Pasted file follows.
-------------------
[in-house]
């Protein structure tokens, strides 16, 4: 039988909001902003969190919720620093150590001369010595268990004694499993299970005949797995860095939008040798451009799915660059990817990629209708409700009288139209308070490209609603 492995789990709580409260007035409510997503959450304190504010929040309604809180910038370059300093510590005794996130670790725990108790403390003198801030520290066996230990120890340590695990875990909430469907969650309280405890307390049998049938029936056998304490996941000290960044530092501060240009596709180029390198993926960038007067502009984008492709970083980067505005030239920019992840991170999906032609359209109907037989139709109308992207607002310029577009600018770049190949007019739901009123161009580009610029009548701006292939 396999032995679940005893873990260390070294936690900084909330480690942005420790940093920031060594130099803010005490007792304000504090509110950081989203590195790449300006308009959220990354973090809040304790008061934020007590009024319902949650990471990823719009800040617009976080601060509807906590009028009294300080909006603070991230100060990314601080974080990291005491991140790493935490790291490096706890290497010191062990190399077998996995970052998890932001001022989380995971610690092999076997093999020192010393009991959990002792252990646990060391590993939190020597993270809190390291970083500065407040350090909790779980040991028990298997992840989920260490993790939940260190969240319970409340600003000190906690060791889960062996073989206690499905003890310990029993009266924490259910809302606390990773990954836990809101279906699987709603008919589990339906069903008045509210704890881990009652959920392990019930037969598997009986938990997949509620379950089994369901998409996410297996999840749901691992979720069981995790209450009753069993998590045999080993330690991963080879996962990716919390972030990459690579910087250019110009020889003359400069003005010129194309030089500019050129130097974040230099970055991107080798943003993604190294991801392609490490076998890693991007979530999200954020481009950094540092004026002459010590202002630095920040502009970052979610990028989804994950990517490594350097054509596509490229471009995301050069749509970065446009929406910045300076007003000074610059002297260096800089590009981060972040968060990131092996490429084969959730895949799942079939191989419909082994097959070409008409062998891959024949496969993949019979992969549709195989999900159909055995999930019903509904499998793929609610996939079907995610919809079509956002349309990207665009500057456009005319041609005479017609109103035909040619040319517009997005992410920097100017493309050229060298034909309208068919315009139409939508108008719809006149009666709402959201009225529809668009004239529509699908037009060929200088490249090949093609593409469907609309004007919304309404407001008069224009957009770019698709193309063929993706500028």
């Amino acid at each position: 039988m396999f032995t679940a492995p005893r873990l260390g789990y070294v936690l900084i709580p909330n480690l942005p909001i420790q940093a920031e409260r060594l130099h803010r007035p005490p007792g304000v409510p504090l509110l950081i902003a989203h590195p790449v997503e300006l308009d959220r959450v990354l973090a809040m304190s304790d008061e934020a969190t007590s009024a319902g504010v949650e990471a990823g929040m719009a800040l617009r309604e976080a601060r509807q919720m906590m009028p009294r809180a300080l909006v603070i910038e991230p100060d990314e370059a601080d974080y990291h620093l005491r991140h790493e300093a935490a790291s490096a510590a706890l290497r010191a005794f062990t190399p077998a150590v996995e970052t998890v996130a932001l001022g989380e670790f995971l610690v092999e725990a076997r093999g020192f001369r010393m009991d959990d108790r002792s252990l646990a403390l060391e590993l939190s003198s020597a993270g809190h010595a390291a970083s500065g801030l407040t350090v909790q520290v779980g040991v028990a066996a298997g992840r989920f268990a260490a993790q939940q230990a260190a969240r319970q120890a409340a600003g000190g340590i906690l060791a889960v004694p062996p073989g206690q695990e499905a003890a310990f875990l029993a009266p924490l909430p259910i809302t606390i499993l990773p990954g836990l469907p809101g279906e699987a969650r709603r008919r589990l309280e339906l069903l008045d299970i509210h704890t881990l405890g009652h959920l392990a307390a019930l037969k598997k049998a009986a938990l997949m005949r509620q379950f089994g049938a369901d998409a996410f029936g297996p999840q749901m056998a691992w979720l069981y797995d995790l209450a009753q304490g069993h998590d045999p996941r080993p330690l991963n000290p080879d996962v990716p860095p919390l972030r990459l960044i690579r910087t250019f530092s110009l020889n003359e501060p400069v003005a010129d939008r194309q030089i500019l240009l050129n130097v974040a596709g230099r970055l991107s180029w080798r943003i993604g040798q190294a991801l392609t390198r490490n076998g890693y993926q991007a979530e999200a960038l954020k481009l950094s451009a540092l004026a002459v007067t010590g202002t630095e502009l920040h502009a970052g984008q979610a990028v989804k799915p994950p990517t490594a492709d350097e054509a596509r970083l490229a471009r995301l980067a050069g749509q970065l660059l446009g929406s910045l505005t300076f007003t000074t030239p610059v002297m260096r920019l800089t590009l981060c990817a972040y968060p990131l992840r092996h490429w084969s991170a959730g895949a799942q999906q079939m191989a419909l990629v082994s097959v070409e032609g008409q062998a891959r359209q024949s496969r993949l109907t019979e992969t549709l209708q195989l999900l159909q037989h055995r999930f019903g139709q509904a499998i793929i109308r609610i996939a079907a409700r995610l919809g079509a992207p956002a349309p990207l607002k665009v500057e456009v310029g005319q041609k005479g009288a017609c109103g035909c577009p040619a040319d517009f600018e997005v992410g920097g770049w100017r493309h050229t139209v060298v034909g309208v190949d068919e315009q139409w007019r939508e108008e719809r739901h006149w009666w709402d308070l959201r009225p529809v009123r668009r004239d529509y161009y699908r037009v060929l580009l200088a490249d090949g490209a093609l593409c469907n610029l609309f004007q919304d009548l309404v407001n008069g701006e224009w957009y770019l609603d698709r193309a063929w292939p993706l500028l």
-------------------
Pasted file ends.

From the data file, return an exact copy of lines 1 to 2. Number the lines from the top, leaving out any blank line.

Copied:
[in-house]
């Protein structure tokens, strides 16, 4: 039988909001902003969190919720620093150590001369010595268990004694499993299970005949797995860095939008040798451009799915660059990817990629209708409700009288139209308070490209609603 492995789990709580409260007035409510997503959450304190504010929040309604809180910038370059300093510590005794996130670790725990108790403390003198801030520290066996230990120890340590695990875990909430469907969650309280405890307390049998049938029936056998304490996941000290960044530092501060240009596709180029390198993926960038007067502009984008492709970083980067505005030239920019992840991170999906032609359209109907037989139709109308992207607002310029577009600018770049190949007019739901009123161009580009610029009548701006292939 396999032995679940005893873990260390070294936690900084909330480690942005420790940093920031060594130099803010005490007792304000504090509110950081989203590195790449300006308009959220990354973090809040304790008061934020007590009024319902949650990471990823719009800040617009976080601060509807906590009028009294300080909006603070991230100060990314601080974080990291005491991140790493935490790291490096706890290497010191062990190399077998996995970052998890932001001022989380995971610690092999076997093999020192010393009991959990002792252990646990060391590993939190020597993270809190390291970083500065407040350090909790779980040991028990298997992840989920260490993790939940260190969240319970409340600003000190906690060791889960062996073989206690499905003890310990029993009266924490259910809302606390990773990954836990809101279906699987709603008919589990339906069903008045509210704890881990009652959920392990019930037969598997009986938990997949509620379950089994369901998409996410297996999840749901691992979720069981995790209450009753069993998590045999080993330690991963080879996962990716919390972030990459690579910087250019110009020889003359400069003005010129194309030089500019050129130097974040230099970055991107080798943003993604190294991801392609490490076998890693991007979530999200954020481009950094540092004026002459010590202002630095920040502009970052979610990028989804994950990517490594350097054509596509490229471009995301050069749509970065446009929406910045300076007003000074610059002297260096800089590009981060972040968060990131092996490429084969959730895949799942079939191989419909082994097959070409008409062998891959024949496969993949019979992969549709195989999900159909055995999930019903509904499998793929609610996939079907995610919809079509956002349309990207665009500057456009005319041609005479017609109103035909040619040319517009997005992410920097100017493309050229060298034909309208068919315009139409939508108008719809006149009666709402959201009225529809668009004239529509699908037009060929200088490249090949093609593409469907609309004007919304309404407001008069224009957009770019698709193309063929993706500028």